The 40-year-old married father of four was invited to the gathering to encourage people to stay focused on Christ and His will for families regardless of their difficulties.


His message resonated at the gathering, where prominent demographer Stephen J. Shaw linked childlessness to a difference in lifestyle.

Shaw began his presentation by telling how he had met a 24-year-old girl who thought she had about 10 years to find a partner and get pregnant.

However, he pointed out that any woman over 30 who has not yet had a child has, at best, only a 50 percent chance of becoming a mother. “Israel is the only country where this age is extended by one year to 31.”

When seeing the rough figures, the 24-year-old realized she had five years instead of 10, he recalled. After “initial anger,” she approached Shaw, with whom they began a joint documentary project exploring the factors behind childlessness worldwide.

The demographer revealed that in Japan, the problem of reconciling family and work is the main reason for not having children, while in Italy, there is a high rate of youth unemployment.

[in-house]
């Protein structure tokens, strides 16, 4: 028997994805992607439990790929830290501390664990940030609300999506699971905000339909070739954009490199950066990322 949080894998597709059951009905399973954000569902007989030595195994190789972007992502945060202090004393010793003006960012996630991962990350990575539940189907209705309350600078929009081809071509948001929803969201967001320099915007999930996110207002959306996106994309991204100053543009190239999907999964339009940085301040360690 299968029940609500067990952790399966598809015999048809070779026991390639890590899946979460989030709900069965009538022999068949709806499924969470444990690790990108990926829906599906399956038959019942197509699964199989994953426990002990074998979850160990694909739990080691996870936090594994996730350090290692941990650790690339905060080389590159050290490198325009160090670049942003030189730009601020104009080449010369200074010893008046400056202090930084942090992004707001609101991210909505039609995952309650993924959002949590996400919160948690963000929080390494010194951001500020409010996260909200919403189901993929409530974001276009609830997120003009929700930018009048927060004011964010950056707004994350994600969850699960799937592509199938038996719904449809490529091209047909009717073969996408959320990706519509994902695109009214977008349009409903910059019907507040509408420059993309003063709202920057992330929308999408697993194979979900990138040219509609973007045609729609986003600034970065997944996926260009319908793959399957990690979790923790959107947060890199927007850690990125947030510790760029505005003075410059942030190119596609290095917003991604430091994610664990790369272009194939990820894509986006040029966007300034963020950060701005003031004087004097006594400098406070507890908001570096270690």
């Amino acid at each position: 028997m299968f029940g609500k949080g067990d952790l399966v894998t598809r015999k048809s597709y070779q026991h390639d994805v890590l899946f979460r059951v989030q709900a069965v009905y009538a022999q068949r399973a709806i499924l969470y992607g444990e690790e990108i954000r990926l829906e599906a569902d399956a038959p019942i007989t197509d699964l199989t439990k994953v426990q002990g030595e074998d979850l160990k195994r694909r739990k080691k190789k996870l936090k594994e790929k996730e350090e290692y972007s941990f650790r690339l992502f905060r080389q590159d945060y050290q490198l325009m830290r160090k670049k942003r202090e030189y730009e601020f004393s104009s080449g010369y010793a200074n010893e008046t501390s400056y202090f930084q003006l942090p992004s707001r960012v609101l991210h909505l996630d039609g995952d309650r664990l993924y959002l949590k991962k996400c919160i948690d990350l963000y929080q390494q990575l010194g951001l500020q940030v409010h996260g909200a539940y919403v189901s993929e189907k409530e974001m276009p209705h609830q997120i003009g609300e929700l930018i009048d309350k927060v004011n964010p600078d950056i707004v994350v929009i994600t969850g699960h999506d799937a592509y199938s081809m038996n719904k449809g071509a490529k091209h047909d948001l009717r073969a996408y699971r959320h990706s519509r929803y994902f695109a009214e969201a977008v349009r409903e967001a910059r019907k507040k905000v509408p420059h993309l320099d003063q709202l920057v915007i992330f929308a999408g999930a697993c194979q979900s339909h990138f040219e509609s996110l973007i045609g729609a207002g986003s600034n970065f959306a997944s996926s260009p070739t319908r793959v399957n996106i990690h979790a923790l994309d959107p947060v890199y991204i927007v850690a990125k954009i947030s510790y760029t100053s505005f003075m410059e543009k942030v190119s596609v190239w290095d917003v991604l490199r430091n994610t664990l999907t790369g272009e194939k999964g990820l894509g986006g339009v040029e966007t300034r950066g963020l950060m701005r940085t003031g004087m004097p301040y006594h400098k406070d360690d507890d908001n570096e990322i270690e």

“Today, for a country to maintain its population and even achieve growth, it would need a fertility rate of 2.1. Below a rate of 2, sustaining a society is simply in danger.”

Shaw said the number of women having 3 or 4 children has dramatically fallen. “It is now more common for a woman to have 0, 1, or 2 children.”


He warned that his documentary and research showed that about 80 percent of childless people had planned a family and now regretted not having one. It was crucial, he said, to find out “why people want children but do not have them” to save societies.

Don Feder, the prominent U.S. writer and columnist, agrees. He warned in The Washington Times that in the United States, “Our major cities are virtually ungovernable. Liberal crime policies are largely to blame. But you don’t recruit police from a pool of men and women in their 40s and 50s. Each generation produces fewer youth than the last.”